I have never been a big fan of custom skins like Samsung’s TouchWiz, HTC’s Sense, Sony’s Timescape UI and Motorola’s MotoBlur but in Android 4.0 on this tablet, the stability and fluidity that Samsung’s Touchwiz brings is commendable. Everything is just in the right place. You get a piece of the ICS magic and more. There’s the quick bar that is started by pressing the middle most button on the Android candy bar that brings very useful quick use versions of apps like the calculator and the phone dialer (wait, I never told you that this tablet can be used as phone right? Well, now you know. However awkward it may be to put a 7-inch slate next to your ear, it works. Tried and tested!).
Samsung has also included handy apps like Pen Memo that lets you jot down notes while on the go in a way you want either by directly writing down the notes using your finger or typing using the on-screen keyboard. The S Planner calendar app that ships with the flagship Samsung Galaxy S III is also available on this device as are the Music and Reader’s Hubs.
A built in screen shot button available on the notification bar alongside the standard Android home, back and task switching buttons made sure that I could take screenshots on the device without having to do my favourite past time on Android devices: rooting. In fact this is one of the devices that rooting just enables deeper system access and nothing more unlike in other devices where rooting means access to more functionality. By tweaking the stock Android, Samsung has managed to bring in so many features here that tampering with the device’s stock firmware as I always do with other Android devices is out of question. The experience is exceptional.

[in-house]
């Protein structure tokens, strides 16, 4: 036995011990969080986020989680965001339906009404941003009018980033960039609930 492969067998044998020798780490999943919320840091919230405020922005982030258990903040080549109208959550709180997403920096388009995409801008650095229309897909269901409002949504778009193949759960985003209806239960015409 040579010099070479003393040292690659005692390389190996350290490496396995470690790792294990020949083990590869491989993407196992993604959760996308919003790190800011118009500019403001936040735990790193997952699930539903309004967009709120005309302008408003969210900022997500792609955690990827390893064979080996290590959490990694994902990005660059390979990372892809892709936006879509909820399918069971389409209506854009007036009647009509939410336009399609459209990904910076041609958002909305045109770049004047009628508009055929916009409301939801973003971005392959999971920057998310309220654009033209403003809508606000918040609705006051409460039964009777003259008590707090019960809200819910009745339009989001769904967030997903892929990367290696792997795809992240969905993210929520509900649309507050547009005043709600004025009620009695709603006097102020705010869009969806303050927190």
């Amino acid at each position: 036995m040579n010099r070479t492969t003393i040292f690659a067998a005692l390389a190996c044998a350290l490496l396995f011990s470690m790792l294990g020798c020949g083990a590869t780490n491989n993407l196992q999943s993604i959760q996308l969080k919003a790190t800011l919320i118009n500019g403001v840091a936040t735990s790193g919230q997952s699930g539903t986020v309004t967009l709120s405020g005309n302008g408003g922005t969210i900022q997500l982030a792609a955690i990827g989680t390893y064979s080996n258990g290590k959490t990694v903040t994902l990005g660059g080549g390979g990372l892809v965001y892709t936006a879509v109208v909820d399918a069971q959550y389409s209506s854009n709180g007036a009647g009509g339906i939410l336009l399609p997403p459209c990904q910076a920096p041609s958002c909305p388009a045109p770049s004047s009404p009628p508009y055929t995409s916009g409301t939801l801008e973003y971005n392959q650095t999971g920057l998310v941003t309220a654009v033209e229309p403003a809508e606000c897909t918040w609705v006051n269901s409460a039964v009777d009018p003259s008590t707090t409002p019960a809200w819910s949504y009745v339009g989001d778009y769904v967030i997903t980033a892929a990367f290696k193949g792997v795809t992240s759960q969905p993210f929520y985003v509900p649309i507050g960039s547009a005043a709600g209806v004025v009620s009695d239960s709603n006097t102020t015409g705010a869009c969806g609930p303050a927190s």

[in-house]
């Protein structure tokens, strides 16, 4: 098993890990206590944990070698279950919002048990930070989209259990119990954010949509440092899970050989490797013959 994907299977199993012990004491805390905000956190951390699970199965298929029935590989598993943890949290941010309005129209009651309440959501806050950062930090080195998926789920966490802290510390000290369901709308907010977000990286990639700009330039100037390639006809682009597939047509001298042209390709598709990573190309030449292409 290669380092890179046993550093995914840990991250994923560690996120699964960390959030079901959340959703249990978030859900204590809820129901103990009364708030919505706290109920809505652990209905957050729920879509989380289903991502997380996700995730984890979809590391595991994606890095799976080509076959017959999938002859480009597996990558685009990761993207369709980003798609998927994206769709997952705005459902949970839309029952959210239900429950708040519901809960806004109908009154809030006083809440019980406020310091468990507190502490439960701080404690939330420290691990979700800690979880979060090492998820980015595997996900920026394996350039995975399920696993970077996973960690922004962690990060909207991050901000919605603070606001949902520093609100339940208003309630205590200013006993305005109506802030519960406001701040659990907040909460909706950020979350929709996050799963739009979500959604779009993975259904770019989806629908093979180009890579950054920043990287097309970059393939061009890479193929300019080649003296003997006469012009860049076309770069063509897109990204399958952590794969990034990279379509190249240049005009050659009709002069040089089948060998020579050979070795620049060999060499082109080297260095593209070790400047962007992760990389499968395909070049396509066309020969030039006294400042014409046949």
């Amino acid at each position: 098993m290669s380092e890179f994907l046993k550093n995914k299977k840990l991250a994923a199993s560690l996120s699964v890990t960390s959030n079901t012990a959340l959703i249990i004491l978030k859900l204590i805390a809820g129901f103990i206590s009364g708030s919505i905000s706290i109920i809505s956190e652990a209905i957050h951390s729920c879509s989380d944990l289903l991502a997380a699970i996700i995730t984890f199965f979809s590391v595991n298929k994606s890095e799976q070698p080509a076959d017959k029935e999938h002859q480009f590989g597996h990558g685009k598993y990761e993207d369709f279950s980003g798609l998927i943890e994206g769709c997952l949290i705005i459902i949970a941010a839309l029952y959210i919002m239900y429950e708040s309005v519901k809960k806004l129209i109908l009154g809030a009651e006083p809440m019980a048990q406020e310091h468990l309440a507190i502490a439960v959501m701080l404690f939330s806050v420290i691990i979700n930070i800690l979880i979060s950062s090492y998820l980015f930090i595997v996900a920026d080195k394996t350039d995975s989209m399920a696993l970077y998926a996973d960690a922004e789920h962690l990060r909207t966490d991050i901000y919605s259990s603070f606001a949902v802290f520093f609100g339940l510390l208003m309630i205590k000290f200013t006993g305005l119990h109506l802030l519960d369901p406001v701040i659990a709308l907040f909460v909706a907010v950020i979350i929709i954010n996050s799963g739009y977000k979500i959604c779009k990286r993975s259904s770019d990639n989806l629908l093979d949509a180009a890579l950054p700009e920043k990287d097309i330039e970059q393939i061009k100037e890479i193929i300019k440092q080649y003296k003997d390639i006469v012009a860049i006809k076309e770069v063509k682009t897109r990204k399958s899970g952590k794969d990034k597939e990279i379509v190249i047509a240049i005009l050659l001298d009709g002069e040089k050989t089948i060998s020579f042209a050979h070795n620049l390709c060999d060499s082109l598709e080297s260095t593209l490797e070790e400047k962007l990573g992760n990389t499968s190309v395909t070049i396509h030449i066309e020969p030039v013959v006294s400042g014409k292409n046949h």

I am pretty sure if the experience with TouchWiz I have had on this tablet is Samsung’s deep hardware-software integration policy (it is already evident in the Galaxy S III, the Galaxy Note II, which I will review soon and the Galaxy Note 10.1) then they are going places and will surely change our perceptions of custom skins and the usual insistence on stock Android experience.
The Samsung Galaxy Tab 7.0 Plus has a 4000mAh battery. I will not dwell on official talk time and video playback times but on my actual interaction with the device. The battery normally lasts me 6 hours after serious usage continuously on a 3G network while playing games, surfing and playing video. That time lengthens to about 6.5 hour if it is on Wi-Fi and rises to 10 hours when put to heavy use while on airplane mode (games and video playback only). When I use it only for reading my huge collection of eBooks and magazines like my favourite Men’s Health then it goes well over a day.